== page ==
I was in Taipei on May 20 eight years ago and witnessed Ma Ying-jeou win the election for Taiwan’s presidency with a lead of more than 2.2 million votes over his rivals.
He will step down as president on Friday at the age of 66.
However, his approval has sunk to 23 percent eight years after he took over the helm, and the Island’s residents are most unhappy with his economic policy.
He failed to realize the “633” goals — 6 percent annual economic growth, per capita gross domestic product of US$30,000 and unemployment of less than 3 percent — that he put forward when he was sworn in eight years ago.
However, Taiwan’s GDP grew only 2.8 percent annually, less than half of the 6 percent goal, during his term.
That is even worse than the average 4.9 percent annual growth achieved when Chen Shui-bian was president.
Per capita GDP also lagged behind the target.
Taiwan’s nominal per capita GDP was US$22,000 last year, IMF data shows. That represents a 29 percent jump from US$17,000 in 2008 but is 27 percent lower than Ma’s ambitious goal of US$30,000.
Taiwan ranks last among the “Four Little Asian Dragons” in per capita GDP, behind Singapore’s US$53,000, Hong Kong’s US$42,000 and South Korea’s US$27,000.
Meanwhile, Ma did make some progress in improving the job market.
The unemployment rate dropped to 3.9 percent from a high of 6 percent in 2010.
But it remains worse than the jobless rates in the other three Dragons.
Ma tried to lower the unemployment rate in the aftermath of the 2008 global financial crisis.
The Ministry of Education allocated a special budget to subsidize the monthly salary for interns who had just finished university and started work, bringing it up to NT$22,000.
However, the one-off policy initiative resulted in the so-called “22K curse” although the policy ended in 2013.
Many companies have set the starting wage for college graduates at NT$22,000.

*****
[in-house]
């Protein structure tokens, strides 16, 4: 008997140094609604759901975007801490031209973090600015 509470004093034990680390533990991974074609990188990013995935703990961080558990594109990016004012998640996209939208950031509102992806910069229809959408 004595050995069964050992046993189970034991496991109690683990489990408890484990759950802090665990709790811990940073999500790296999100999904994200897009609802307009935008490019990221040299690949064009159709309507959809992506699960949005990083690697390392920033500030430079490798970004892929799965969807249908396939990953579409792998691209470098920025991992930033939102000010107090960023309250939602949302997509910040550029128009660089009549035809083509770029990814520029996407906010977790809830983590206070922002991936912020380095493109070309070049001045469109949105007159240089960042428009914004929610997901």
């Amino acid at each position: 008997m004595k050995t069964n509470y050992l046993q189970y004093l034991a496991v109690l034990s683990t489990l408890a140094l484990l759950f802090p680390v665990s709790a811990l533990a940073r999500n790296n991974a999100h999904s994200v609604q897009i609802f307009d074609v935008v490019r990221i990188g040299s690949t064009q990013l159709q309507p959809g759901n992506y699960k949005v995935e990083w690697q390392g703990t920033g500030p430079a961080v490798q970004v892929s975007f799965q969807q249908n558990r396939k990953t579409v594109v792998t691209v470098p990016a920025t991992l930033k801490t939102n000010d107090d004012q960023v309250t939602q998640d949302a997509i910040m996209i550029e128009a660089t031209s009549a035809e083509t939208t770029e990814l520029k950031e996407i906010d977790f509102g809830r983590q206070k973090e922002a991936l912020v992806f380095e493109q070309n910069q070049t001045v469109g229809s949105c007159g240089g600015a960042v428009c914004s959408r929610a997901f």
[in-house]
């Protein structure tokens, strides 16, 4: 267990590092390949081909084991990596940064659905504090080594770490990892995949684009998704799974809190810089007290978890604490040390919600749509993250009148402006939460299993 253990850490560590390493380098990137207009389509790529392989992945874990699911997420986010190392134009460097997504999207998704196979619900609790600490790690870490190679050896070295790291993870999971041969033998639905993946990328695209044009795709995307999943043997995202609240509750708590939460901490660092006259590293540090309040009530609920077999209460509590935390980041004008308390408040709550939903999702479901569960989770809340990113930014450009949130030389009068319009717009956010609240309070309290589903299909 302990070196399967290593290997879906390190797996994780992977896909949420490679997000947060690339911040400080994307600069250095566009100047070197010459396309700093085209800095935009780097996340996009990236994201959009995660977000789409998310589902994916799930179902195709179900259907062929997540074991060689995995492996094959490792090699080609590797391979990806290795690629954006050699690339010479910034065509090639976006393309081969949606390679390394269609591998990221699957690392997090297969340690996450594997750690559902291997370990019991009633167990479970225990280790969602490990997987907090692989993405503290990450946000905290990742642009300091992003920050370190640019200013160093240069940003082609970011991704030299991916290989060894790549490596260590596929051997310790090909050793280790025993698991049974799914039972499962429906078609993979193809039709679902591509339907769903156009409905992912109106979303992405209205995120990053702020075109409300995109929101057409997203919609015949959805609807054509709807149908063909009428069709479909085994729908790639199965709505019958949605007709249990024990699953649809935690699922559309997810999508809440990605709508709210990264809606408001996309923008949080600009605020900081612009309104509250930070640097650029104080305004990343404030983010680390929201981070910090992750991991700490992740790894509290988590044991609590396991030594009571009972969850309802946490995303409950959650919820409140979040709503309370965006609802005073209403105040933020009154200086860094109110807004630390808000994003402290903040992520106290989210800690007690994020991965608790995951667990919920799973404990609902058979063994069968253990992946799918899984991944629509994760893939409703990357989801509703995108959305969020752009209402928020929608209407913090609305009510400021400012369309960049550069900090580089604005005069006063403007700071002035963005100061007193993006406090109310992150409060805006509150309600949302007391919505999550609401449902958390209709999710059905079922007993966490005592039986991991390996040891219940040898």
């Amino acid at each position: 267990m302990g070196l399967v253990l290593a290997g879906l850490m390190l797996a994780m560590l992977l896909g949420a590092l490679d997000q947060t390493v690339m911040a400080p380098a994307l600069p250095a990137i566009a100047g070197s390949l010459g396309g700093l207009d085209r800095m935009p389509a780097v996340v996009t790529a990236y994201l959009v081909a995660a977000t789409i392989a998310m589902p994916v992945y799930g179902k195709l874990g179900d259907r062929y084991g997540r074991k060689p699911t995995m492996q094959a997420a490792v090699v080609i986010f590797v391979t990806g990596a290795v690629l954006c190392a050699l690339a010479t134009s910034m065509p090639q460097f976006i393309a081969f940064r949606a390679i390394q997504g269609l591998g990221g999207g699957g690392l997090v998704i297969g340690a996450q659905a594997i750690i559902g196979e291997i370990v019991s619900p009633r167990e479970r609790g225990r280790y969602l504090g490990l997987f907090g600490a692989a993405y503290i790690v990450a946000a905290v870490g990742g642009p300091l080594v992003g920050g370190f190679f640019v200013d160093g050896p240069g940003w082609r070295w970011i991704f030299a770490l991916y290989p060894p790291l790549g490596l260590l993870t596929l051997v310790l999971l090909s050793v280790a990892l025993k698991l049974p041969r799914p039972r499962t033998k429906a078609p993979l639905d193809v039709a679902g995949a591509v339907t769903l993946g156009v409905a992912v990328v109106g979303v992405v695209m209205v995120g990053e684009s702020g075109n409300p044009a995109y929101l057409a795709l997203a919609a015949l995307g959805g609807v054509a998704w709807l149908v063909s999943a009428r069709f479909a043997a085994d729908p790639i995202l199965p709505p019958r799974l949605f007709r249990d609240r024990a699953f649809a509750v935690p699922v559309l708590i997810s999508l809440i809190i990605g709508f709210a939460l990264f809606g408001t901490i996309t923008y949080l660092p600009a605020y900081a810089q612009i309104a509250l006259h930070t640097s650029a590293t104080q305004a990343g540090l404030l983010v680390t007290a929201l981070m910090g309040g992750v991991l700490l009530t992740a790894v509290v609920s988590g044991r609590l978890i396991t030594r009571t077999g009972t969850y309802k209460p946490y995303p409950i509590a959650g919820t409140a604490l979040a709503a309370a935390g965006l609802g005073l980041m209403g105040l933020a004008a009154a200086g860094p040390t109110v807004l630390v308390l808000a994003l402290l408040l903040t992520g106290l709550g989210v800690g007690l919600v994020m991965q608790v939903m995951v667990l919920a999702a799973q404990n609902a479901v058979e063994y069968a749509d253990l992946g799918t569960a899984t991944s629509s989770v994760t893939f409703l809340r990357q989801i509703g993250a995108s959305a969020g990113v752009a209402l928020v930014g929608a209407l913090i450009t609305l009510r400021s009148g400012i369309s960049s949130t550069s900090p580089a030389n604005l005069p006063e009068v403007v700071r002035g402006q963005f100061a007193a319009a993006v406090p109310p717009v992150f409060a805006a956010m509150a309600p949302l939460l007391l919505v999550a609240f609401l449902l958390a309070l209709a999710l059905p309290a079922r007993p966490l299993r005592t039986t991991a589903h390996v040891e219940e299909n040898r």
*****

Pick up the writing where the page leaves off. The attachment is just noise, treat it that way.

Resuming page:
That salary can barely support college graduates in Taiwan who don’t have their parents’ help, let alone allow them to start their own families.
Frankly speaking, young people in Taiwan are even more miserable than their counterparts in Hong Kong.
Certainly, in a free job market, low wages are mainly due to supply and demand.
However, Ma failed to boost incomes for young employees during his term.
He received only 14 percent approval for his efforts to improve the wealth gap during his term, 21 percent approval for driving economic growth and 22 percent for improving financial policy.
Overall, Ma has failed to deliver his promised goals, and Taiwan has lagged behind other economies in the region during his term.
Ma has done a poor job mainly because of mistakes in his cross-strait policy.
He has obviously underestimated the public concern about integration with the mainland.
Ma thought economic incentives were sufficient to win public support.
The Economic Cooperation Framework Agreement (ECFA) Taiwan signed with the mainland in 2010 has reached a standoff owing to strong opposition from other political parties.
As a result, more capital, industries, jobs and talent have been moving to the mainland over the years, while Taiwan faces huge pressure from the mainland when it tried to build economic ties with other countries.
Taiwan has failed to make any gain from cross-strait relations.
Many experts in the mainland believe some coastal cities in China may overtake Taiwan economic growth very soon if that continues.
By then, unification with the mainland will no longer be an issue.
It seems there is limited time left for Taiwan. Let’s wait and see.
This article appeared in the Hong Kong Economic Journal on May 19.
Translation by Julie Zhu
[Chinese version 中文版]
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